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William is an Assistant Professor at Mount Saint Vincent University in the Department of Business Administration and Tourism and Hospitality Management. He is fascinated by research around how individuals construct and create their social realities, intrigued with the powers of creativity and innovation, and an avid proponent of outstanding service experiences. When not teaching, writing, or researching, he tries to spend time with his family and occasionally paint. He is currently completing his PhD in Management at Saint Mary’s University.

Monday, September 19, 2011

Leave it better than we found it

Anyone who is a parent understands that there are days (weeks, months...insert the timeline appropriate to you) where you feel that you are just talking into the air and your kids just aren’t listening. It doesn’t seem that anything you say or do is connecting. It can be frustrating; you never know if you’re making a difference. It’s not dissimilar to the feelings we can have at work with our students or customers. How much of what we are trying to communicate are they getting? It appears sometimes that they aren’t completely engaged – is our message wasted?

Fortunately, we get reminded every now and again about the impact we can have on those around us.

I’ve been away from home travelling on a 4 day trip. The main way that I get updated on the boys is through text messaging from my wife. Sadly, I miss a lot of the little things – their goofy games and imagination, as well as the dramatic intrigue that tends to develop between two brothers. The other afternoon, I received this message.

`Your son is picking up napkins off all the tables, because `Daddy said to leave it better than we found it.”

One simple text and I melted. I felt pride as I read this message, thrilled that my 5 year old could clearly explain why he was helping to clean up tables in the food court at the shopping mall.

As I think of this, I’m struck by two lessons.

First, we need to always be aware of the influence we can have on other people. Sometimes, our messages can have instant reactions; however, often our communications, actions and words have long standing influences that don’t immediately manifest themselves. Trust that those around you are paying attention to both what you say and what you do.

Second, shouldn’t we always be striving to leave things better than we found them? Why shouldn’t we pick up that napkin someone left behind? Sure, it’s not ‘our job’, but if we have the power to make things better with such a minimal action, why shouldn’t we help out. More than objects, wouldn’t it be fantastic if we could leave people feeling better than when we found them through acts of kindness and compassion?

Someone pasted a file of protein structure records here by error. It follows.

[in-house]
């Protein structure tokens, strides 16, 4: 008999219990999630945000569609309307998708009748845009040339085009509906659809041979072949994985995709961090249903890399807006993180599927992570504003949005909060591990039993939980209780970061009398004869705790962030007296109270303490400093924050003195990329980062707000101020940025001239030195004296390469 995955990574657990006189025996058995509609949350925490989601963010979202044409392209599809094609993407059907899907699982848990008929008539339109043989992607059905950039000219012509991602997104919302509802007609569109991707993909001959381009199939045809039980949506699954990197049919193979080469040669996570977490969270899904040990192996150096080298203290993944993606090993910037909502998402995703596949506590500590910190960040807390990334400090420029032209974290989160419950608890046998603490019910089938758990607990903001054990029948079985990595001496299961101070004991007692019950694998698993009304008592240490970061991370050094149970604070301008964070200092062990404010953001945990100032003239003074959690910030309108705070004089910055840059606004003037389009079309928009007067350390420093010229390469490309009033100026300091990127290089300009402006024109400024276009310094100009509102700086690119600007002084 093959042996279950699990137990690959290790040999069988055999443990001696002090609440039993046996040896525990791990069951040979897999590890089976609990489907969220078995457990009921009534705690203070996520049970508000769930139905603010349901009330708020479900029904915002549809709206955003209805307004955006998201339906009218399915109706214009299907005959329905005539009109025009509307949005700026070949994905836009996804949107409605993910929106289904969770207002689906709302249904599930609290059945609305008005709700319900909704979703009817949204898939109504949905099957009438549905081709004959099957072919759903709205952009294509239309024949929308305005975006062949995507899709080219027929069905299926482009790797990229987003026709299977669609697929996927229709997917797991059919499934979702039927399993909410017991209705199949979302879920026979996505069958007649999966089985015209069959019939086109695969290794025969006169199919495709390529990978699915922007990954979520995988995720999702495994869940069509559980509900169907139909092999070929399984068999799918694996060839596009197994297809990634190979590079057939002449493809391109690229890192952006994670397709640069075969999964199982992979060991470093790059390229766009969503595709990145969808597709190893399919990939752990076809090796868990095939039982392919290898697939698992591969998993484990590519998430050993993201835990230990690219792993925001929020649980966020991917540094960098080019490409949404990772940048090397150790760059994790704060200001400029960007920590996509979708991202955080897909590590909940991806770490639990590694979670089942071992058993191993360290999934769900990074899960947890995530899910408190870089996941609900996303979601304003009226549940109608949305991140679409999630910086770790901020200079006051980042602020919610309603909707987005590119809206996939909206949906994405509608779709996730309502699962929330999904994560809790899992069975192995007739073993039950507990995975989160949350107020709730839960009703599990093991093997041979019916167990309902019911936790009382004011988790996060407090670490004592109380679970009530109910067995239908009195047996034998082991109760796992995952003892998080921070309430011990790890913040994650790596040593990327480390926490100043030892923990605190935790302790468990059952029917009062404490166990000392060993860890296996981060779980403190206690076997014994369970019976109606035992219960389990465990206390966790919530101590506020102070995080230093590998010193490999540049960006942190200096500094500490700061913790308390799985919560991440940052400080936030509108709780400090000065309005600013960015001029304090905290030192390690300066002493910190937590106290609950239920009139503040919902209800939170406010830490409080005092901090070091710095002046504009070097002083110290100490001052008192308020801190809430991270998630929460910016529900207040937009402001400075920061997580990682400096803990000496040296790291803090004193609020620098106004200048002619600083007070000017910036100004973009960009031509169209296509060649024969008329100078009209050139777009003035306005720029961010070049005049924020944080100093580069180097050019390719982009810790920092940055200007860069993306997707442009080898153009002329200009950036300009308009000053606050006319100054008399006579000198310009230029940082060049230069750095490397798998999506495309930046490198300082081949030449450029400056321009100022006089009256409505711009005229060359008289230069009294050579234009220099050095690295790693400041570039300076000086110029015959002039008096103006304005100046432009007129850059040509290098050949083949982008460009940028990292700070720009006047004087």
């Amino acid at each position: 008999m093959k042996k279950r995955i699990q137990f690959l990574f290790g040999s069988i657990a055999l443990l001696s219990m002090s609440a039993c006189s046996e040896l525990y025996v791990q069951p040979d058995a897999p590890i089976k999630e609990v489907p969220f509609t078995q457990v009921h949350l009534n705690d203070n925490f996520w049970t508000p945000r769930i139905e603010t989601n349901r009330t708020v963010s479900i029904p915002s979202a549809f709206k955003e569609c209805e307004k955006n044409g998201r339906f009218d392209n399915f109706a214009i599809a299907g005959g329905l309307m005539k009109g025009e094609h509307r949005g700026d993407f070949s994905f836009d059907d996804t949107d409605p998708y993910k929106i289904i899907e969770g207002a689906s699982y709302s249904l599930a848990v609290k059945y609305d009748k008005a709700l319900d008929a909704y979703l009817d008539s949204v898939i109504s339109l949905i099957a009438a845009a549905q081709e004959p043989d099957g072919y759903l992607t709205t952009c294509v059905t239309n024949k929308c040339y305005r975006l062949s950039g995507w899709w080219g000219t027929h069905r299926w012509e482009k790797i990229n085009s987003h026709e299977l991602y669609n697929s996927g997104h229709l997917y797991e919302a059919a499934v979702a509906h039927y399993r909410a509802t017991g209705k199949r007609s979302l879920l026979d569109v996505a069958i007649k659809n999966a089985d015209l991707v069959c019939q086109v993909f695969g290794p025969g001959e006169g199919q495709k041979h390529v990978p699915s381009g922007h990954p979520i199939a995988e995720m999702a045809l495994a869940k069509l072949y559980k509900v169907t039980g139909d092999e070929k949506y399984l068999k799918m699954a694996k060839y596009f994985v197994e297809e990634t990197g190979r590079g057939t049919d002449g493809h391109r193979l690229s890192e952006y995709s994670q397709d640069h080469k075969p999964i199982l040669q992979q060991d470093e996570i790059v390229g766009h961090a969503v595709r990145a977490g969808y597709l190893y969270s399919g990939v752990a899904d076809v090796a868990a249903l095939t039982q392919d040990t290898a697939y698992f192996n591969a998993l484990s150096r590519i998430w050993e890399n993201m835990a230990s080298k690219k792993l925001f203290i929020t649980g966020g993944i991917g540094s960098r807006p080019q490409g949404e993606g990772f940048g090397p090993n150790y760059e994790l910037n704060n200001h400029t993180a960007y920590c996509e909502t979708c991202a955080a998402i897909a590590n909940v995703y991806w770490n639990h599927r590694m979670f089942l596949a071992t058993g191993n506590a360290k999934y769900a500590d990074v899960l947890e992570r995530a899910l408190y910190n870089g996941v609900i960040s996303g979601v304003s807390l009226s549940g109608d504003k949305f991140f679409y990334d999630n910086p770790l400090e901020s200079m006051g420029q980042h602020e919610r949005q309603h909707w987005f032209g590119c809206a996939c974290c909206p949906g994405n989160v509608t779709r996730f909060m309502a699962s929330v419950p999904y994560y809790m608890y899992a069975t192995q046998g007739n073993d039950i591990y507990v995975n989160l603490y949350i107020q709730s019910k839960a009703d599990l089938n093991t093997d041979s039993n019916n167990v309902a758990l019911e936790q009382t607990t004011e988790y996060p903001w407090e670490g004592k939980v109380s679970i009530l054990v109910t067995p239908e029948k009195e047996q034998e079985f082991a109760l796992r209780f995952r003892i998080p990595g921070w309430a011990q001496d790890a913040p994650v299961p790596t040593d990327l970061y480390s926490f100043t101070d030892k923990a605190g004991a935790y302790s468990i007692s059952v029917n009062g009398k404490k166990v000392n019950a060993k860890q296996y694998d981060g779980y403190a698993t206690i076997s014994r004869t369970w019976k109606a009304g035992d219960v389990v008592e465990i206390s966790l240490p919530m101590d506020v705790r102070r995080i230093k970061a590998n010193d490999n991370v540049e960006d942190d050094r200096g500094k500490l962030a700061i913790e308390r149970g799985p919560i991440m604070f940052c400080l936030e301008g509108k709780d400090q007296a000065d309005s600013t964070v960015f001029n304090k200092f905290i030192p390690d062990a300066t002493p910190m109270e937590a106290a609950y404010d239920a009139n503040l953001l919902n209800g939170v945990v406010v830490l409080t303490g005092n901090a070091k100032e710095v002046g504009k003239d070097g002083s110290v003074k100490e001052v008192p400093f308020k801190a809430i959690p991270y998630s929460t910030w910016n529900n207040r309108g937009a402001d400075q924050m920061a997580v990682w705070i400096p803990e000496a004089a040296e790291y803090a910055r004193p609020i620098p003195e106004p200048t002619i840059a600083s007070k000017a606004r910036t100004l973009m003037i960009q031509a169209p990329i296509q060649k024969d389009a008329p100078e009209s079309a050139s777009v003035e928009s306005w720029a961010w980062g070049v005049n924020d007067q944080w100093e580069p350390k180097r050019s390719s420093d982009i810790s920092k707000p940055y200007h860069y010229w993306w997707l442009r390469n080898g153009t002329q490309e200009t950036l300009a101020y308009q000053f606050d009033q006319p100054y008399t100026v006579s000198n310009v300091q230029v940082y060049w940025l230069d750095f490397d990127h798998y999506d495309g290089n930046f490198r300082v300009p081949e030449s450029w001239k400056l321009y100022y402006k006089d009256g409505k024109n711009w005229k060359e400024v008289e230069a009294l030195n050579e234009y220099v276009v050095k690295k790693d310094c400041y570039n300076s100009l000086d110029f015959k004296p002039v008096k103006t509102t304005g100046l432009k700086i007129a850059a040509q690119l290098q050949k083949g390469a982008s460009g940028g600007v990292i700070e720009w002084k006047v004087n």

Pure idealism? More than likely.

But when my 5 year old is diligently picking up napkins to leave the food court better than how he found it, I think it’s time to strive for a more idealistic world. Because in that moment, he became the teacher.

4 comments:

  1. As a parent I always say "You are constantly repeating yourself, but if you take a look back you'll realize that WHAT you are repeating has changed many times over"
    Things sink in eventually. It's always worth the repetition.

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  2. While you are not physically with your children every day, clearly your influence and spirit is. What a precious boy you have. :-)

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  3. Thanks Michelle. I have two fantatic 'teachers'! And like all kids, somedays they show me what I want and other days they teach me what I need to learn.

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  4. Some days, with the kids, I'd settle for "leave it as you found it," but perhaps I should be reaching higher. Great story. It's rewarding when the lessons take effect. My youngest finally learned to swim and said he did it because he believed he could and I always told him that if you believe you can do something, you can. Up until then I questioned whether I was just spewing rhetoric. Kids listen...sometimes more closely than we realize. Adults, take note.

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